Pulse: Tory! Tory! Tory!

Being the new darling of Manhattan café society can be a burden for even the most Eve Harrington of social climbers, but it appears to be particularly wearying if you’re simply a nice (well, maybe not so nice, depending who you talk to) girl from the Philly ’burbs who just happened to marry a suave gazillionaire and then was anointed, by no less an authority than Oprah, the “next big thing” in fashion.

Such is the fate of former Philly-ite Tory Burch, the willowy fashion designer who in the past year has seen her stock continue to rise among New York’s body fabulous even as her personal life began slipping under the waves. Burch recently climbed as high as 13th on the website socialite-rank.com, which charts the status of stick-thin blondes the way sportswriters rank college basketball teams. The buzzing began when Burch’s fairy-tale marriage to Main Line financier Chris Burch — ­complete with a 9,000-square-foot apartment in the Pierre Hotel and children fit for the “So Long, Farewell” number from The Sound of Music — ended in the middle of last year. Then came reports that the divorce was turning ugly and that sales from her fashion line, Tory by Tory Burch, haven’t matched the hype. The whispers reflected a twisted schadenfreude that bubbles up among the haves and have lots when one of their own gets thrown under the bus. Indeed, the Big Apple tabloids can’t seem to get enough of La Dolce Tory. (“TORY STORY TELLS OF RIP IN SOCIAL FABRIC,” blared the New York Daily News.) “It’s definitely been on the social world’s tongues,” an editor from socialiterank.com says of the Burches’ increasingly nasty and public divorce and Tory’s ensuing romantic entanglements. “Tory is not 20, but she’s not 60, either.” The editor says folks are tuning into the saga to see “who she’s going to date next, what her next power move will be.”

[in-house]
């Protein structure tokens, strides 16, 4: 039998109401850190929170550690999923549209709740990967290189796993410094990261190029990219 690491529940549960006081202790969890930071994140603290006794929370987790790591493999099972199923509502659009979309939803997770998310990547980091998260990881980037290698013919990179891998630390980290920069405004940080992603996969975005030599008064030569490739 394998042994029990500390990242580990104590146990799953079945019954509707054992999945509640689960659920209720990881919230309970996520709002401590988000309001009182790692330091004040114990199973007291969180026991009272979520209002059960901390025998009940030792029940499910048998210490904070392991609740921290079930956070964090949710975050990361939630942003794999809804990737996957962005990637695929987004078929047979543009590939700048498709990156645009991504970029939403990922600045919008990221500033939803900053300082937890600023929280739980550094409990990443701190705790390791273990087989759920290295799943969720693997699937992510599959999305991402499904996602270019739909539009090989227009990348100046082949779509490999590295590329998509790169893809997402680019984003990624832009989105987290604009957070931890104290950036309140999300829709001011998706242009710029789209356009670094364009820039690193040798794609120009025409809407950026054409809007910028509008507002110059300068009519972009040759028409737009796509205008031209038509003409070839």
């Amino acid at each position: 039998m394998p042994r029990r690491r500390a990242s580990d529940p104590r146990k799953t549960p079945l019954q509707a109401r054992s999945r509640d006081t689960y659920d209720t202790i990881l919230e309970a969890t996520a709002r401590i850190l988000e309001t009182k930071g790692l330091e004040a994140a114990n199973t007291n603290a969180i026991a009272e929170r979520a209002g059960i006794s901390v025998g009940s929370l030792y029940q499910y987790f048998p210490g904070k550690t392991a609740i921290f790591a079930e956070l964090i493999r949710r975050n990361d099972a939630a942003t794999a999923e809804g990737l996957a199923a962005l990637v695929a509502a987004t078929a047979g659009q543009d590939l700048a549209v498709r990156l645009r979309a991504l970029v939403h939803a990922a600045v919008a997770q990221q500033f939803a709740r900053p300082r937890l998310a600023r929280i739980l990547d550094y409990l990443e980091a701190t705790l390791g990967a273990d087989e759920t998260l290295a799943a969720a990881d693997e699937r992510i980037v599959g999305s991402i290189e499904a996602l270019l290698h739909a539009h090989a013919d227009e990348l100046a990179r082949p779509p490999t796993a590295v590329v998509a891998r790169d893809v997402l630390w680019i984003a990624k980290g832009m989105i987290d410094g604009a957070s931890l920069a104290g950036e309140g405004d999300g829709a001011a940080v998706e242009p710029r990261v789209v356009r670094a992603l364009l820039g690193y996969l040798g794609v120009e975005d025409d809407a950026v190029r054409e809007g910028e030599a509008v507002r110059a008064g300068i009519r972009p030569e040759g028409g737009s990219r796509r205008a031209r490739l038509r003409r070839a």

Or maybe just to participate in the timeless ritual of gossiping about the rich and famous. The snippety sniping is probably no surprise to those who knew Burch when she was a comely coed at Penn and later, when she was ensconced in a mansion in Haverford, a life doubling as a spread in Town & Country. In fact, nothing is more galling to many who Knew Burch When than glossy magazine articles heralding her “Main Line” roots. For the record, she was born in Valley Forge.

Despite rumors of a relationship with Revlon czar and perennial boldface name Ron Perelman now swirling through the gossip pages (it appears that if the two are still an item, they’re not an exclusive one), the 40-year-old Burch has maintained a lower profile of late, in stark contrast to when she was the subject of fawning profiles in Vogue, W and, yes, Philly Mag over the past several years. (“Before she leaves on a business trip, Tory writes notes to her kids and hides them around their spacious apartment, which overlooks Central Park,” Palm Beach Post fashion editor Staci Sturrock breathlessly reported in a particularly diabetes — inducing piece last March.) For the first time, the elegant, icy Burch is feeling the sting of what happens when a formerly obsequious press corps smells blood in the Pellegrino. “I honestly don’t think it’s fair,” laments one fashionista who rotates in the Burch orbit. “I mean, let’s face it: She’s drop-dead gorgeous. She has beautiful, terrific kids, and a successful business. And she’s loaded. That makes a lot of people jealous. I think that’s what all of this is about.”

Can the teary sit-down with Diane Sawyer be far behind? Indeed, Burch is rumored to have cooperated with Vanity Fair for a forthcoming story, perhaps in an effort to both set the record straight and reclaim her title as New York It Girl of the Moment. Because in fashion, the only thing worse than being today’s tabloid headline is being yesterday’s.